“One of my favorite things about this industry is: if you like to learn, you can keep learning each and every day for the rest of your life,” said Springboard mentor and data scientist David Yakobovitch at our recent New York City meetup.

In that spirit, we wanted to share highlights from the panel, which covered networking, interviewing, and more. 


“You’re as strong as your network.”

David shared an example of how surprising the development of your professional network can be.

“One of my friends from high school, this is now dating myself so much, but we go back a long time, and for a different cause—nothing to do with tech or startups—we met this summer in Washington for March for Our Liveswe’re both organizers for that movement. Well, it ended up being that he’s running Halcyon House in D.C., the number one nonprofit startup space, and I was doing some work with AngelHack and it’s just minds coming together. I don’t look at his LinkedIn every day to know that, but we found out and it was: wow, how cool, how could we work together?”

“I wish I had stuck with that.”

Rich Wolff, a Data Science Career Track alum now working as a data scientist, said his one regret from his early days transitioning into data science was not being more consistent about attending community gatherings.

“When I started my journey, I started to go to a couple of meetups—data science meetups—and I kind of fell off that wagon.”

Find the magic number.

Attend as many events as you can—within reason, David suggested. “I wouldn’t say go to 20 a week—then you’re not spending time studying and learning and growing your craft. But if you can get to two or three a week, I think that would be a win,” he said.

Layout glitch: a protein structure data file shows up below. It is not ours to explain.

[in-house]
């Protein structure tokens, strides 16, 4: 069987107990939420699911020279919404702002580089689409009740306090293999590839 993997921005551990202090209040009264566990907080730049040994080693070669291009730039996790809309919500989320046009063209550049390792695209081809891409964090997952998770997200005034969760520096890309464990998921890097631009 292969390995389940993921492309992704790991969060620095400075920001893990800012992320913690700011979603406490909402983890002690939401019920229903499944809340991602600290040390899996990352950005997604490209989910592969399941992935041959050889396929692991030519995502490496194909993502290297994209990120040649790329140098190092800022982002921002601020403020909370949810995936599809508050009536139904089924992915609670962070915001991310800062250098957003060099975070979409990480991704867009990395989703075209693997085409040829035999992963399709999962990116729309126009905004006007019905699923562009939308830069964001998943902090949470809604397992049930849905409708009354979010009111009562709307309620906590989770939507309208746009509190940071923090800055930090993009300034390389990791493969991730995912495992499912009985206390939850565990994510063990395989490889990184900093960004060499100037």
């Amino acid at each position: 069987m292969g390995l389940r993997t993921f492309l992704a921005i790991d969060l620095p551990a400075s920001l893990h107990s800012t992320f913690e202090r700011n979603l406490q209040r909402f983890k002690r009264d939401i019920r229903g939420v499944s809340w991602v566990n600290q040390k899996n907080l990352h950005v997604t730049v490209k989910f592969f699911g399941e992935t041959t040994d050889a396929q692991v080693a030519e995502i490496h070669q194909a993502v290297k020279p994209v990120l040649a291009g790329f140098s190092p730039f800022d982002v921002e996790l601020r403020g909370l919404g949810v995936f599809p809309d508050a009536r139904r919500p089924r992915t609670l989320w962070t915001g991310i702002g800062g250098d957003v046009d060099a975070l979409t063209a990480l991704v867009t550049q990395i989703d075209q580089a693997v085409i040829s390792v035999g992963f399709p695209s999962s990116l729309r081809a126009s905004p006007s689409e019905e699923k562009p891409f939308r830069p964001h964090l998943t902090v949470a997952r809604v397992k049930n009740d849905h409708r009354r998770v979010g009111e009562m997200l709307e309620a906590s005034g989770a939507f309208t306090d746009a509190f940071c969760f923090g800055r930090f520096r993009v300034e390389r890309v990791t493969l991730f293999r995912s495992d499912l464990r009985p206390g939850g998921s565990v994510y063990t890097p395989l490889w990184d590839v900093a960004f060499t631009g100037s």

“Speak to everyone.”

“Don’t be afraid to talk to anyone that shows even the slightest sign of affinity for what you do,” Rich said. “I was on a flight going to Kentucky and I saw someone with ‘Automate the Boring Stuff With Python and I struck up a conversation with him and we worked on a little project to help him get up to faster speed than what he was. He was just in finance and wanted to get into that exploratory data analysis world.”

Take advantage.

In major tech hubs like New York and San Francisco, there are startups and larger companies that open their doors to data scientists regularly. Take advantage of these opportunities, suggested David.

“A ton of these startups will invite you for free lunch on Thursdays or Fridays with their team, with the data scientists. So you can reach out, have free lunch, have coffee, go to their happy hours,” he said.

“If you don’t ask, you don’t know.”

Springboard career coach Allison McLean pointed out that Rich is the subject of one of the stories she often shares with students she advises. He was inspired to reach out to the director of data science at Etsy after listening to him on a podcast. The two eventually met for coffee, simply because Rich decided to give it a shot and ask to meet up.

“Don’t be afraid to reach out,” Allison said.


The panel offered plenty of other advice, including how to keep up with all the new developments in data science (without feeling overwhelmed) and how to nail a data science interview. Watch the full panel here:

 

We’re planning to hold more of these meetups in 2019, so stay tuned!

For more career-focused guidance, check out Springboard’s Data Science Career Track, a mentor-led bootcamp with a job guarantee.